FEATURE is a mean of specifying valid/invalid dependencies and configurations.
FEATURE is used there should be at some level a hardware requirement, whether this is a radio, a bus of a specific core architecture.
This is not a hard line, in some cases the line can be harder to establish than others. There are complicated cases like
netif since a network interface could be fully implemented in software as a loop-back.
It's also important to note that a
FEATURE does not mean there is a
MODULE with the same name. There could be many implementations for the same
FEATURE. The fact that many
FEATURES translate directly into a
MODULE is only by convenience.
# all periph features correspond to a periph submodule USEMODULE += $(filter periph_%,$(FEATURES_USED))
FEATURE to be provided by a
board it must meet 2 criteria, and for
periph_% and other hw (hardware) related
FEATURES it must follow a 3rd criteria.
stm32l152rehas an SPI peripheral
riotbootneeds to be able to link and flash at an offset
cpu/stm32_common/periph/spi.cis implemented for
riotbootneeds an implementation of
nucleo-l152re/include/periph_conf.hspecified wiring between
FEATURES_PROVIDEDare available hardware (including BSP) features (e.g.:
periph_uart) or characteristics (e.g:
arch_32bits) of a board.
FEATURES_CONFLICTare a series of
FEATURESthat can't be used at the same time for a particular
FEATURESthat are needed by a
FEATURES_OPTIONALare "nice to have"
FEATURES, not needed but useful. If available they are always included.
FEATURESof which (at least) one of is needed by a
APPLICATION. Alternatives are separated by a pipe (
|) in order of preference, e.g.:
FEATURES_REQUIRED_ANY += arch_avr8|arch_nativeif both are provide then
arch_avr8will be used.
FEATURESthat can't be used by a
APPLICATION. They are usually used for hw characteristics like
arch_to easily resolve unsupported configurations for a group.
FEATURES_USEDare the final list of
FEATURESthat will be used by an
FEATURES_CONFLICT_MSGare defined in
FEATURES_BLACKLISTare defined by the application
tests/%/Makefile, etc.) or in
CPU_MODEL refer to the soc or mcu (microcontroller) present in a
BOARD. The variables
CPU_FAM, etc. are just arbitrary groupings to avoid code duplication. How this grouping is done depends on every implementation and the way each manufacturer groups there products.
These variables allows declaring the
FEATURES that the mcu/soc provides as well as resolving dependencies.
FEATURES provided by a
CPU/CPU_MODEL should not depend on the wiring of a specific
BOARD but be intrinsic to the soc/mcu.
CPU/CPU_MODEL might support
FEATURES that will depend on the
BOARD wiring, e.g.: bus (
spi) mappings. In this cases the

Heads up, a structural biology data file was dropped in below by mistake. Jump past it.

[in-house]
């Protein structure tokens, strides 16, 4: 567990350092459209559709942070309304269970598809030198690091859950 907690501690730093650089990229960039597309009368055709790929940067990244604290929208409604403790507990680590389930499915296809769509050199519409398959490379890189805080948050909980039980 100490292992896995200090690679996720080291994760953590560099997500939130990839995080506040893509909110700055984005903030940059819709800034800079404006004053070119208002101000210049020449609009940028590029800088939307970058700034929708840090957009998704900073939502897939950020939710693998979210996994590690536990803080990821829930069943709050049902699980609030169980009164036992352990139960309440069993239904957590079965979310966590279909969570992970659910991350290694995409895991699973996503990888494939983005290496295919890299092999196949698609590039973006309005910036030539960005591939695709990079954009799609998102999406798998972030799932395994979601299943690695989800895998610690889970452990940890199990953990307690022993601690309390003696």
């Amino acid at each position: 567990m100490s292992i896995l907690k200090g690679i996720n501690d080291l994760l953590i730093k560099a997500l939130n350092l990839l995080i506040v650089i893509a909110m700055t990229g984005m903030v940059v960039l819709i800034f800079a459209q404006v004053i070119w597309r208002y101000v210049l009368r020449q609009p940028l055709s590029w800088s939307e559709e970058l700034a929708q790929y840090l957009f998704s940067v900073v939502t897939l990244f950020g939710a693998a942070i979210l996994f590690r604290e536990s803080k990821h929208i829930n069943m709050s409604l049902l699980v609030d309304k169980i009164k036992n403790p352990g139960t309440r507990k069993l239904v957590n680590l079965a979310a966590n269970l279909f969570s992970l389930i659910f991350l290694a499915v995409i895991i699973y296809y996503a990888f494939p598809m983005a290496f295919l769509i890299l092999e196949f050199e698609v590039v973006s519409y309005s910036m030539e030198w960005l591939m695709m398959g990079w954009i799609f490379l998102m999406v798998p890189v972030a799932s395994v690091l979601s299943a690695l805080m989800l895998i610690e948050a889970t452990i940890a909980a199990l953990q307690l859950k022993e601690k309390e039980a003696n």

FEATURE should be provided by the
In RIOTs build-system, a
BOARD is a grouping of:
b-l072z-lrwan1leds and buttons
board can have all the required
FEATURES to interact with a radio or sensor/actuator, but it doesn't necessarily provide that
at86rf233radio as well as the necessary
periph_*features to use
sx1272, and even a default configuration for the
SX1272MB2xAshield, but not doesn't provide the radio.
/boards is connected to a radio shield, sensors, actuators, etc. then it is a different
board than the one provided by default. Whenever you need to have a device mapping (in linux-arm, it would require a different device tree), then it is a different board and would need a different
nucleo-* with a
SX1272MB2xA is a different board in RIOT sense.
devicetree is implemented this concept will change.
This page contains basic guidelines about
make variable declaration, it summarizes some of the pros and cons as well as specifies good and bad patterns in our build system. You might want to refer to
gnu make documentation regarding these subjects.
Exporting a variable means it will be evaluated on every
target call, which slows down the build system. Always avoid exporting a variable if unneeded.
If an export is actually needed by a
sub-make then export the variable only for the needed targets using
target-export-variables (more in
Exported variables ("global variable") are hard to remove, specially when badly documented. If no one knows why it's there and no one knows where it can be used then no one knows if it's safe to remove since it's present for every target. This is why global variables need clear documentation.
=the value of the variable is only declared, but not set, therefore the variable will only be evaluated when expanded (used) somewhere in the makefile. If
is never expanded,
some-commandis never executed and
some-commandis executed every time
OUTPUTis expanded, same for
some-commandis slow this introduced unneeded overhead.
:=the value is only expanded once, expanding any reference to other variables or functions. If
OUTPUTis always used at least once and evaluates a costly function (
some command) then use
:=the variable will be evaluated even if not needed, which introduces unnecessary delay, in particular
some commandor functions evaluated by
ANOTHER_VARIABLEare slow. It can also cause a failure in a worst-case scenario (think what happens if a tool is defined with
:=but you don't have the tool and you don't need it either).
:=depend on the order of definition.
memoizedis a RIOT defined function that combines characteristics from both
:=. The variable expansion will be deferred until its first usage, but further usage will consider it as a simply expanded variable, so it will use the already evaluated value. In the example
some-commandwould be executed once or not at all (more in